Lockout Negotiations: MLB Informed Players Association They Have ‘Run Out Of Ideas’ In CBA Talks

Originally published by DodgerBlue.com

MLB and the Players Association (MLBPA) have met daily this week in effort to negotiate a new collective bargaining agreement (CBA) ahead of the league’s February 28 deadline. Failing to reach a deal by that date will result in regular season games being canceled and not rescheduled.

Despite team owners recently doubling down on their stance, little progress has been made in recent discussions. In the latest round of talks, the union reportedly dropped its ask for first-year players to be awarded service time and mitigated proposed Draft penalties for losing teams.

The two sides still remain far apart on these issues and other important topics, casting doubt they will come to an agreement in the next three days.

In Thursday’s CBA meeting, MLB reportedly told the MLBPA they have exhausted all options and are frustrated with the players, per Michael Silverman of the Boston Globe:

Source: Players upset w how far apart sides remain, adding that MLB negotiators told union they have run out of ideas and that owners are upset with players.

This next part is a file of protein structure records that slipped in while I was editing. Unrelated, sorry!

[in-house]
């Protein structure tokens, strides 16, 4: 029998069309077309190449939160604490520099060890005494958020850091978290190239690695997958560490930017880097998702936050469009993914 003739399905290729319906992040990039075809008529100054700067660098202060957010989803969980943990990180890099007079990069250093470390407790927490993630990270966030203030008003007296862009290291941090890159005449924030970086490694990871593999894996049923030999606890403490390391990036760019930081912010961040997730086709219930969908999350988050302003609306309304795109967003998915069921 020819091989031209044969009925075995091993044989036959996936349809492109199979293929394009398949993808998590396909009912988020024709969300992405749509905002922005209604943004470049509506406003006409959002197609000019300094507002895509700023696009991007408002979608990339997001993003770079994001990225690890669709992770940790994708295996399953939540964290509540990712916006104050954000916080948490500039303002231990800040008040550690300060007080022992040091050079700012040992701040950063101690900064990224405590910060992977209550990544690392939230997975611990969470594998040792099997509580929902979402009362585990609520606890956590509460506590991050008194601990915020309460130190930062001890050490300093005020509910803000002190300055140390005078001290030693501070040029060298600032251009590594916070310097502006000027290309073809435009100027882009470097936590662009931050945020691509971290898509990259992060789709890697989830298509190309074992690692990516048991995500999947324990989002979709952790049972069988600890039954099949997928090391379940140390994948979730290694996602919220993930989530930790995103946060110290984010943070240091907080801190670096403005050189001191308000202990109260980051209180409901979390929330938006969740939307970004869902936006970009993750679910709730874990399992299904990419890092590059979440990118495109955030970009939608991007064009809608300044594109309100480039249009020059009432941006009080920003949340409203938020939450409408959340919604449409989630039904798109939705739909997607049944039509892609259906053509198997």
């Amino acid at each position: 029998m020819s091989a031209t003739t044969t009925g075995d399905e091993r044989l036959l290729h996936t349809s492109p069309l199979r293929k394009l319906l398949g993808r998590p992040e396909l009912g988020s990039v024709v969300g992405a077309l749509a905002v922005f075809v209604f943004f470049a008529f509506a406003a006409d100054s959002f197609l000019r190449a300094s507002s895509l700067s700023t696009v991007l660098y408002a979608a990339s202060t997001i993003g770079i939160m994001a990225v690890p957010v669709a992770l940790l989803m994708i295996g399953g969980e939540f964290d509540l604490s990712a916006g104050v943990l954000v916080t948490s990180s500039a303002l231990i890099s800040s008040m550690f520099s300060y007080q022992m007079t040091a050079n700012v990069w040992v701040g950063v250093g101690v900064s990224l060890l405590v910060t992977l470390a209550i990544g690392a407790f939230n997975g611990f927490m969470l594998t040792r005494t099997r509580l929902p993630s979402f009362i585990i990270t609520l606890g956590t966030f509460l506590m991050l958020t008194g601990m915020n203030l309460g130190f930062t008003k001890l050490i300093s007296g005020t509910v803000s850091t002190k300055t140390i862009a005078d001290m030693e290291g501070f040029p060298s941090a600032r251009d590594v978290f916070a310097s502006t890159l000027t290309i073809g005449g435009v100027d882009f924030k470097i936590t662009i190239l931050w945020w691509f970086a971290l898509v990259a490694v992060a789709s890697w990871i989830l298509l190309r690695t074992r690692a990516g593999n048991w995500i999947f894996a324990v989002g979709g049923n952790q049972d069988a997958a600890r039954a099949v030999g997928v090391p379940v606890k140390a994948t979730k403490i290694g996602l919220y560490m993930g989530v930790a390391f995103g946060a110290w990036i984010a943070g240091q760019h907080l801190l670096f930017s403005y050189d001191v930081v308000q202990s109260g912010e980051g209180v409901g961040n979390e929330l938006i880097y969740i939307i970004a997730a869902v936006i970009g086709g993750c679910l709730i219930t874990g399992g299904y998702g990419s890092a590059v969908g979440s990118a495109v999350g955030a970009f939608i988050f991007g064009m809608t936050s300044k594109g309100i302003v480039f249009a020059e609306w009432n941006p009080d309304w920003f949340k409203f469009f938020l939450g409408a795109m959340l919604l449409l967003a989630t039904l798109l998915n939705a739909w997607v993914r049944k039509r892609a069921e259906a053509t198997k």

Players made two moves toward owners on draft order and service time manipulation.
Talks resume Friday.

— Michael Silverman (@MikeSilvermanBB) February 24, 2022

According to Silverman, part of MLB’s frustration stems from the Players Association not addressing all of the key issues in their proposals:

MLB spokesperson: Part of owners’ frustration related to not knowing players’ stand on number of issues owners have made proposals on, that owners want to see comprehensive package from union, like owners have done for players.

— Michael Silverman (@MikeSilvermanBB) February 24, 2022

MLB and the MLBPA have largely focused on establishing a pre-arbitration bonus pool and Draft lottery in recent negotiations, but one notable topic that hasn’t been brought up is the luxury tax threshold.

The union has asked for the luxury tax threshold to increase to $245 million this year, then $252 million, $259 million, $266 million and $273 million over the lifetime of a new CBA. The league has not gotten close to the figures as of last week, proposing totals of $214 million, $214 million, $216 million, $218 million and $222 million.

To help CBA negotiations, MLB again requested the involvement of a federal mediator earlier this week, which was rejected by the MLBPA. The two sides will meet again on Friday and look to make meaningful progress, or else risk the start of the regular season being delayed.

What do MLB and MLBPA agree on?

During a press conference at the conclusion of owners meetings in Orlando, commissioner Rob Manfred relayed MLB and the MLBPA were in agreement on implementing a universal designated hitter, creating a Draft lottery system, increasing the minimum salary and bonus pool for pre-arbitration players.

Of course, that is all informal unless implemented as part of a new CBA.

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